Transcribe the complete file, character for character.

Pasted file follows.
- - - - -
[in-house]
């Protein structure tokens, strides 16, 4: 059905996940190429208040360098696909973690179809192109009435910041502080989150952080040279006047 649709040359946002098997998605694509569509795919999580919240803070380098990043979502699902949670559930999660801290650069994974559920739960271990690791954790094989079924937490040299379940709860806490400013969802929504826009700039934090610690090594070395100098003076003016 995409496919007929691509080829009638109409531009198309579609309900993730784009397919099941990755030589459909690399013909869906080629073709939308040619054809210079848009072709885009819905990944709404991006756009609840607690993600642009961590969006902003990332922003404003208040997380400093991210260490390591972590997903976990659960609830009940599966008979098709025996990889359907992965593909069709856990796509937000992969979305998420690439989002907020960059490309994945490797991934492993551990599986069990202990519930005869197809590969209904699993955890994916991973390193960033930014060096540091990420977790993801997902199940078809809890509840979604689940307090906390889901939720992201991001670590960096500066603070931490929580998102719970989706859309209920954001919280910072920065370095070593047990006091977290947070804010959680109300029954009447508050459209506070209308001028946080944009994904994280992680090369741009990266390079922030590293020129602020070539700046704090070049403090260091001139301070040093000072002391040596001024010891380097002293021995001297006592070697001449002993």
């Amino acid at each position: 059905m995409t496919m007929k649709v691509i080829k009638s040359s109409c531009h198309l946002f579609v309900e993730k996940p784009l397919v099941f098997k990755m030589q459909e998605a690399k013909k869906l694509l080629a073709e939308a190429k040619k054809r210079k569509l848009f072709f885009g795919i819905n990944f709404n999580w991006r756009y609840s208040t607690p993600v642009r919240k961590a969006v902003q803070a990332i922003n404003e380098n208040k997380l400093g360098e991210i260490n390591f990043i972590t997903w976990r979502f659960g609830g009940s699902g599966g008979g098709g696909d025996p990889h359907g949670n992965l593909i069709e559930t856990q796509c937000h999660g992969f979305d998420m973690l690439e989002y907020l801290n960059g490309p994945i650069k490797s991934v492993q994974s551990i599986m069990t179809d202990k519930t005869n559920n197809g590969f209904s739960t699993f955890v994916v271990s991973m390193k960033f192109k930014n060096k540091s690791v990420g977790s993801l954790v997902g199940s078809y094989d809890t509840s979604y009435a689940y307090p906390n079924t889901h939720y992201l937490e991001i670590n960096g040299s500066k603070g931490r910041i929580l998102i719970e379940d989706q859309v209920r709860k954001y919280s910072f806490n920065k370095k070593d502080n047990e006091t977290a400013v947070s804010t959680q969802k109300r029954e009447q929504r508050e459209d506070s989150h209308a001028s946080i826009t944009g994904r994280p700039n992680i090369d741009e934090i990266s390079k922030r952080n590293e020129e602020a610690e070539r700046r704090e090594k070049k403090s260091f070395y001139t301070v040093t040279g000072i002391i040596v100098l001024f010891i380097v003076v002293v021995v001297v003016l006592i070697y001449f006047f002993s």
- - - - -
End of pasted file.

[in-house]
């Protein structure tokens, strides 16, 4: 059905996940190429208040360098696909973690179809192109009435910041502080989150952080040279006047 649709040359946002098997998605694509569509795919999580919240803070380098990043979502699902949670559930999660801290650069994974559920739960271990690791954790094989079924937490040299379940709860806490400013969802929504826009700039934090610690090594070395100098003076003016 995409496919007929691509080829009638109409531009198309579609309900993730784009397919099941990755030589459909690399013909869906080629073709939308040619054809210079848009072709885009819905990944709404991006756009609840607690993600642009961590969006902003990332922003404003208040997380400093991210260490390591972590997903976990659960609830009940599966008979098709025996990889359907992965593909069709856990796509937000992969979305998420690439989002907020960059490309994945490797991934492993551990599986069990202990519930005869197809590969209904699993955890994916991973390193960033930014060096540091990420977790993801997902199940078809809890509840979604689940307090906390889901939720992201991001670590960096500066603070931490929580998102719970989706859309209920954001919280910072920065370095070593047990006091977290947070804010959680109300029954009447508050459209506070209308001028946080944009994904994280992680090369741009990266390079922030590293020129602020070539700046704090070049403090260091001139301070040093000072002391040596001024010891380097002293021995001297006592070697001449002993």
């Amino acid at each position: 059905m995409t496919m007929k649709v691509i080829k009638s040359s109409c531009h198309l946002f579609v309900e993730k996940p784009l397919v099941f098997k990755m030589q459909e998605a690399k013909k869906l694509l080629a073709e939308a190429k040619k054809r210079k569509l848009f072709f885009g795919i819905n990944f709404n999580w991006r756009y609840s208040t607690p993600v642009r919240k961590a969006v902003q803070a990332i922003n404003e380098n208040k997380l400093g360098e991210i260490n390591f990043i972590t997903w976990r979502f659960g609830g009940s699902g599966g008979g098709g696909d025996p990889h359907g949670n992965l593909i069709e559930t856990q796509c937000h999660g992969f979305d998420m973690l690439e989002y907020l801290n960059g490309p994945i650069k490797s991934v492993q994974s551990i599986m069990t179809d202990k519930t005869n559920n197809g590969f209904s739960t699993f955890v994916v271990s991973m390193k960033f192109k930014n060096k540091s690791v990420g977790s993801l954790v997902g199940s078809y094989d809890t509840s979604y009435a689940y307090p906390n079924t889901h939720y992201l937490e991001i670590n960096g040299s500066k603070g931490r910041i929580l998102i719970e379940d989706q859309v209920r709860k954001y919280s910072f806490n920065k370095k070593d502080n047990e006091t977290a400013v947070s804010t959680q969802k109300r029954e009447q929504r508050e459209d506070s989150h209308a001028s946080i826009t944009g994904r994280p700039n992680i090369d741009e934090i990266s390079k922030r952080n590293e020129e602020a610690e070539r700046r704090e090594k070049k403090s260091f070395y001139t301070v040093t040279g000072i002391i040596v100098l001024f010891i380097v003076v002293v021995v001297v003016l006592i070697y001449f006047f002993s």